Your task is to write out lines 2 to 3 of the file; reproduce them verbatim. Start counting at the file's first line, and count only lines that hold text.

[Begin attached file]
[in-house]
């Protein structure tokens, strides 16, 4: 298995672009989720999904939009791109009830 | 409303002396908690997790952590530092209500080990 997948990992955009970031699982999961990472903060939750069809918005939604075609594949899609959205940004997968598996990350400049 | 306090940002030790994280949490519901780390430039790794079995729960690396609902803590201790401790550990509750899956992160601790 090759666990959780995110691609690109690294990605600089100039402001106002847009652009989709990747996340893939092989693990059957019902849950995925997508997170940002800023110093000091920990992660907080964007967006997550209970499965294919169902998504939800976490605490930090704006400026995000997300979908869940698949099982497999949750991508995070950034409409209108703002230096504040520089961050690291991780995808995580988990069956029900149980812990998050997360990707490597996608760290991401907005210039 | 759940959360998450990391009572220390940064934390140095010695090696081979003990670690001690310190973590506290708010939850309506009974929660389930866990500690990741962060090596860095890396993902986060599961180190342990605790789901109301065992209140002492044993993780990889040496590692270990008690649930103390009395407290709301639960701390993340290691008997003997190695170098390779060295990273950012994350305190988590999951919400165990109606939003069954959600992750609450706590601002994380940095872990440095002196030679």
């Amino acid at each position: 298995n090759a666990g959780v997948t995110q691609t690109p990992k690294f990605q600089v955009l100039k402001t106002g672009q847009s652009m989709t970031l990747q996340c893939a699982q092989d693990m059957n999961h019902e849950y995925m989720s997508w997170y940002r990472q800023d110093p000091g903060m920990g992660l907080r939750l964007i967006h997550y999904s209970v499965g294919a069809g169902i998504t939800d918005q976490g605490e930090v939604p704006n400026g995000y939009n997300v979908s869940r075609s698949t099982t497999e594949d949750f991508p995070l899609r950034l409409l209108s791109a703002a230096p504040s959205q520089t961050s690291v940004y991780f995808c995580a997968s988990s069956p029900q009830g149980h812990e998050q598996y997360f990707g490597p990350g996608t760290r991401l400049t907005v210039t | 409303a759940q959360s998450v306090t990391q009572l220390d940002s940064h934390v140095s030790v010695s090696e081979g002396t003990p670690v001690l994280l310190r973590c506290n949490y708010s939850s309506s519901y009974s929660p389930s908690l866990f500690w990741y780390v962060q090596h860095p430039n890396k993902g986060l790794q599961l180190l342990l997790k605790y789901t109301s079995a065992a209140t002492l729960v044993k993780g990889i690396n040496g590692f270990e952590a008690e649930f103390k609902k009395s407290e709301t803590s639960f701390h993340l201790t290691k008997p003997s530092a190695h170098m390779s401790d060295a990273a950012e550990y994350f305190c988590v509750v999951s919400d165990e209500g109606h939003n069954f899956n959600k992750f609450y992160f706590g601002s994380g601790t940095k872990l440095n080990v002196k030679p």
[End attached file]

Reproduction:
């Protein structure tokens, strides 16, 4: 298995672009989720999904939009791109009830 | 409303002396908690997790952590530092209500080990 997948990992955009970031699982999961990472903060939750069809918005939604075609594949899609959205940004997968598996990350400049 | 306090940002030790994280949490519901780390430039790794079995729960690396609902803590201790401790550990509750899956992160601790 090759666990959780995110691609690109690294990605600089100039402001106002847009652009989709990747996340893939092989693990059957019902849950995925997508997170940002800023110093000091920990992660907080964007967006997550209970499965294919169902998504939800976490605490930090704006400026995000997300979908869940698949099982497999949750991508995070950034409409209108703002230096504040520089961050690291991780995808995580988990069956029900149980812990998050997360990707490597996608760290991401907005210039 | 759940959360998450990391009572220390940064934390140095010695090696081979003990670690001690310190973590506290708010939850309506009974929660389930866990500690990741962060090596860095890396993902986060599961180190342990605790789901109301065992209140002492044993993780990889040496590692270990008690649930103390009395407290709301639960701390993340290691008997003997190695170098390779060295990273950012994350305190988590999951919400165990109606939003069954959600992750609450706590601002994380940095872990440095002196030679």
């Amino acid at each position: 298995n090759a666990g959780v997948t995110q691609t690109p990992k690294f990605q600089v955009l100039k402001t106002g672009q847009s652009m989709t970031l990747q996340c893939a699982q092989d693990m059957n999961h019902e849950y995925m989720s997508w997170y940002r990472q800023d110093p000091g903060m920990g992660l907080r939750l964007i967006h997550y999904s209970v499965g294919a069809g169902i998504t939800d918005q976490g605490e930090v939604p704006n400026g995000y939009n997300v979908s869940r075609s698949t099982t497999e594949d949750f991508p995070l899609r950034l409409l209108s791109a703002a230096p504040s959205q520089t961050s690291v940004y991780f995808c995580a997968s988990s069956p029900q009830g149980h812990e998050q598996y997360f990707g490597p990350g996608t760290r991401l400049t907005v210039t | 409303a759940q959360s998450v306090t990391q009572l220390d940002s940064h934390v140095s030790v010695s090696e081979g002396t003990p670690v001690l994280l310190r973590c506290n949490y708010s939850s309506s519901y009974s929660p389930s908690l866990f500690w990741y780390v962060q090596h860095p430039n890396k993902g986060l790794q599961l180190l342990l997790k605790y789901t109301s079995a065992a209140t002492l729960v044993k993780g990889i690396n040496g590692f270990e952590a008690e649930f103390k609902k009395s407290e709301t803590s639960f701390h993340l201790t290691k008997p003997s530092a190695h170098m390779s401790d060295a990273a950012e550990y994350f305190c988590v509750v999951s919400d165990e209500g109606h939003n069954f899956n959600k992750f609450y992160f706590g601002s994380g601790t940095k872990l440095n080990v002196k030679p």